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WASHINGTON-The nation's leading association of managed care plans hopes that new guidelines calling for more physician involvement in health plan decisions will stem recent criticism of managed care decision-making.

The Washington-based American Assn. of Health Plans, in several quality-improvement directives to its membership of more than 1,000 health maintenance organizations and other managed care companies, said that the new policies are a model for physician involvement based on what many networks already are doing.

"This is a real clear, straightforward responsibility to codify what is going on in the health care world," said Karen Ignagni, AAHP president and chief executive officer. "We're raising the bar here, and we're very excited about that."

The directives, which she said will be ratified by the association's board at its national conference in Seattle next month, are:

Managed care plans should allow physicians to direct quality assessment and improvement programs and to be involved in their design and implementation.

Physician committees consisting of plan doctors and other medical experts should write practice guidelines and change them as needed based on new scientific evidence.

Utilization management should involve plan physicians and be directed by a doctor, and decisions should be based on medical evidence. An appeals process, in cases when a doctor disagrees with the decision of the health plan, should be directed by an experienced physician.

Drug formularies should be reviewed and developed by plan doctors; appeals should be overseen by a physician.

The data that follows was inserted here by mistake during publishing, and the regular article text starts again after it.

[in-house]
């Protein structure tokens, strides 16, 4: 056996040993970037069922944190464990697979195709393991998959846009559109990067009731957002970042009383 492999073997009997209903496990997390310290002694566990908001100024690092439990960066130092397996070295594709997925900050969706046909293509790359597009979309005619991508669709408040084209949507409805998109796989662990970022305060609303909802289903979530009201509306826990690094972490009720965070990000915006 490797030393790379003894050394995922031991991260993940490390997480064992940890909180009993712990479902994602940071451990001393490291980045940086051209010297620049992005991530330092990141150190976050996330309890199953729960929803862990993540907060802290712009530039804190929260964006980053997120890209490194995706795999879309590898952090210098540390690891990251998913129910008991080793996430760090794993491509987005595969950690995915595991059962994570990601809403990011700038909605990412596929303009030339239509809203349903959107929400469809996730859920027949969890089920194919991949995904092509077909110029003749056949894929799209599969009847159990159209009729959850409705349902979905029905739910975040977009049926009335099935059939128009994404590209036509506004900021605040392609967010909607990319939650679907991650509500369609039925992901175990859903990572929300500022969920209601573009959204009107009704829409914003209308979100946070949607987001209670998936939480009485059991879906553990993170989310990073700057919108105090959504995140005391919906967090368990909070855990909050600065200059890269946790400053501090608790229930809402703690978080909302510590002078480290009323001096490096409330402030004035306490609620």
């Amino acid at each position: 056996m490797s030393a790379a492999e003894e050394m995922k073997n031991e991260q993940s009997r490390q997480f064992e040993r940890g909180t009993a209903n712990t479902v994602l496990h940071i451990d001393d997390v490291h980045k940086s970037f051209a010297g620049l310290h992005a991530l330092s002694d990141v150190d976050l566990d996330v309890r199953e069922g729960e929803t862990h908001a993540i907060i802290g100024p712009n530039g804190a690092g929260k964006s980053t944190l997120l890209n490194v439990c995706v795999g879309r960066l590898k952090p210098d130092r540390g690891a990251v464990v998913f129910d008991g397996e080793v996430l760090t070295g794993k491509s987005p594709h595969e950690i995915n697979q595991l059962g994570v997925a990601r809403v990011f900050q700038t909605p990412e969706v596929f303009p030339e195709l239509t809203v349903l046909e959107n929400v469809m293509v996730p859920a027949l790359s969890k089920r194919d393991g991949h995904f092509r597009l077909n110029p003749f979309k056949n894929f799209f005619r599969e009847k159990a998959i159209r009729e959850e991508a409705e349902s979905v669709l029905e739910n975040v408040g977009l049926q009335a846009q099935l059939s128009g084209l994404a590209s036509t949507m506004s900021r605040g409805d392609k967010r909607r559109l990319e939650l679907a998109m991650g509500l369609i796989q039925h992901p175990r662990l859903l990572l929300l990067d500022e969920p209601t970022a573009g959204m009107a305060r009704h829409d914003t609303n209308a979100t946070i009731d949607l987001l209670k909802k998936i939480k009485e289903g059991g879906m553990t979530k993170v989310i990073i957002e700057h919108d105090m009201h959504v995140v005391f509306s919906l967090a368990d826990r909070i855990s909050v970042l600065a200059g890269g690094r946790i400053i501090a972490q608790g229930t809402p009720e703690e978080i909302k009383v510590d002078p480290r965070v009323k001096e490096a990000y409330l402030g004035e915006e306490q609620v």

The new policies guarantee that patients will have access to doctor-controlled "safety valves," or appeals mechanisms, at various stages in the health care delivery process, Ms. Ignagni said.

During the past year, as managed care has come under increasing scrutiny of the media, public interest groups and state and federal lawmakers, AAHP has issued a series of policy statements intended to set minimal acceptable standards of professionalism for its members. These latest rules were prompted by many Americans' belief that managed health care decisions are made "by folks with green eye shades" and not with objectivity and professional knowledge, Ms. Ignagni said.

Benefit managers have expressed a wish to see these kinds of standards published, she said.

One benefit executive, Helen Darling, manager of international compensation and benefits at Stamford, Conn.-based Xerox Corp., said it is important for the managed care industry to create a floor of expectations below which no network would drop.

A greater role for network physicians in decision-making is appropriate, she said, because only doctors and medical researchers are qualified to bring HMOs up to speed in the adoption of new and emerging medical technology.

Industry self-policing is much preferable to enforcement of similar priorities by government, said Ms. Darling. More than 85% of Xerox's employees are in managed care plans.

The association's newest policies may help alleviate some of the well-known friction that has existed between plan doctors and managed care networks in the past by giving doctors a louder voice in important care decisions, said Robert Doherty, vp of government affairs and public policy of the Washington-based Society of Internal Medicine.

Plan sponsors, he said, can use the AAHP guidelines to judge whether doctors have an adequate role within their network.

"This provides a template that employee benefit managers, physicians, patients and others can use to view a plan," Mr. Doherty said. "Those that are meeting the standards should be rewarded in the system, and those who aren't should be taken a look at."

The Society of Internal Medicine will educate its physician members about the AAHP's new policies and tell them to report HMOs that continue to discount physician input, he said. "If they're not living up to the letter and spirit, we want them to let us know."

AAHP was able to persuade the internal medicine group to support its initiative because the new policies mandate participation of plan physicians in key decisions, not simply the input of doctors employed by the plan itself, he said.

"Certainly, it's important to have physicians on staff," he said. "But that's not adequate from our point of view."